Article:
in je ogen waait de wind
Treasure Dub Vols 1 & 2
Released shortly after Duke Reid's death in 1975, these two LP's were mixed by Treasure Isle Engineer Errol Brown and later pirated by Coxsone Dodd. I'd be the first to admit that these are not spectacular dubs, but they are an exceptional compilation of the wellspring of reggae - the rocksteady riddims that sustained the genre for at least 20 years after their original release.
scanning duke reid's discog page and this is great and fits in nicely with that old thread about coincidences in music, or how things come to be, how unusual paths or lucky encounters lead to possibilities. like winning the lottery and getting into music to attract customers to your recently opened liquor store.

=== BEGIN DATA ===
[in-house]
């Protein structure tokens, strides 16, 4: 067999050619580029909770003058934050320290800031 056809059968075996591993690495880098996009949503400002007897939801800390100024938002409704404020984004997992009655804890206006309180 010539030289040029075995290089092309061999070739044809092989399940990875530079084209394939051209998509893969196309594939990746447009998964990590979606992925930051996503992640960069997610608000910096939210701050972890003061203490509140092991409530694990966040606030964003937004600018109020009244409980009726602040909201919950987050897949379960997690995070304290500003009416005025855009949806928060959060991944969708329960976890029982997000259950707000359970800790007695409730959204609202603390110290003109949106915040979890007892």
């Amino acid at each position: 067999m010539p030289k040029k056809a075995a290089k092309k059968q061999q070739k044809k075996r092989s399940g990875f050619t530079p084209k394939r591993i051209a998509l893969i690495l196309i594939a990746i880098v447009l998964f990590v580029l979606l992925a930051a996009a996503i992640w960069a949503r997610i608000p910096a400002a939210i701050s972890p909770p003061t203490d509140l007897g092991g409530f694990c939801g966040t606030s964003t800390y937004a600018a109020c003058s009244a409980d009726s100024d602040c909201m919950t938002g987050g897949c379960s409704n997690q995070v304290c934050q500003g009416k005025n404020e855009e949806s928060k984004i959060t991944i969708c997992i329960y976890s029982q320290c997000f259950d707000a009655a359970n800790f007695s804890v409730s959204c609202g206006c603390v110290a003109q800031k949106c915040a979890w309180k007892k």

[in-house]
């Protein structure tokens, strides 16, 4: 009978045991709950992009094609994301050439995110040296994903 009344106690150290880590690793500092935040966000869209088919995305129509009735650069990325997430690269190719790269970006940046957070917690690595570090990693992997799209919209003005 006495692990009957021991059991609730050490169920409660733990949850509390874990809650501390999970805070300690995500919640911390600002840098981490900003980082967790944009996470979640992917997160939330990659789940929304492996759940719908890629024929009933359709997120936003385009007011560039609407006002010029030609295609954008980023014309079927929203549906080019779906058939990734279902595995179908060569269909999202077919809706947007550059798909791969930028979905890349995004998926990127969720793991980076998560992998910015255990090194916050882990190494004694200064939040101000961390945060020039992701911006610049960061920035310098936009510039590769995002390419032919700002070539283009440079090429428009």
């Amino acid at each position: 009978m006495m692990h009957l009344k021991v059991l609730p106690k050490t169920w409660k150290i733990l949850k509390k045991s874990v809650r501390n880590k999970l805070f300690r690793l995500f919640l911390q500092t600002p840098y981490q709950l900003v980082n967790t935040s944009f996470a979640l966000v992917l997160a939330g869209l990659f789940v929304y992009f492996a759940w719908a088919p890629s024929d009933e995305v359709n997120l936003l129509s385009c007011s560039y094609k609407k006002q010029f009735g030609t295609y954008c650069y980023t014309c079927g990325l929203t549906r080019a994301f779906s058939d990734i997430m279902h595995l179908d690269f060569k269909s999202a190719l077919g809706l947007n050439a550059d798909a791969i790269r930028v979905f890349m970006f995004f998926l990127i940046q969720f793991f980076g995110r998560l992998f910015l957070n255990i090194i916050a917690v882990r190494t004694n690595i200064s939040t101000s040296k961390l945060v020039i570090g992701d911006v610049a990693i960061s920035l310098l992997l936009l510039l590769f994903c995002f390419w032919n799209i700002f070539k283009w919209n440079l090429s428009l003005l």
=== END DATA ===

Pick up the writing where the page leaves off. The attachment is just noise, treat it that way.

Arthur ‘Duke’ Reid (b.1915, Jamaica) had spent ten years as a Kingston policeman when he and his wife Lucille decided to buy The Treasure Isle Liquor Store in Kingston, Jamaica, after winning a substantial Jamaican National lottery. Wanting music to attract customers, the Duke arranged through a sponsorship deal to host his own radio show ‘Treasure Isle Time’. The people would listen to the latest American R&B tunes on 78rpm, interspersed with liquor deals going down at his store. This in time would lead to the starting of his own Sound System, where he could take his liquor to the dances via his Trojan truck. He used a large van to transport this equipment around Jamaica to dance halls and open air events. Due to the nature of the van it became known as the Trojan. With shouts of ‘Here comes the Trojan’, Duke Reid’s now named Trojan Sound System was born. It proved such a success that he was crowned King of Sound and Blues three years in a row 1956, 1957 and 1958. 1958 also saw the store which was out growing itself, move to its legendary premises, 33 Bond Street, as Treasure Isle Recording Studio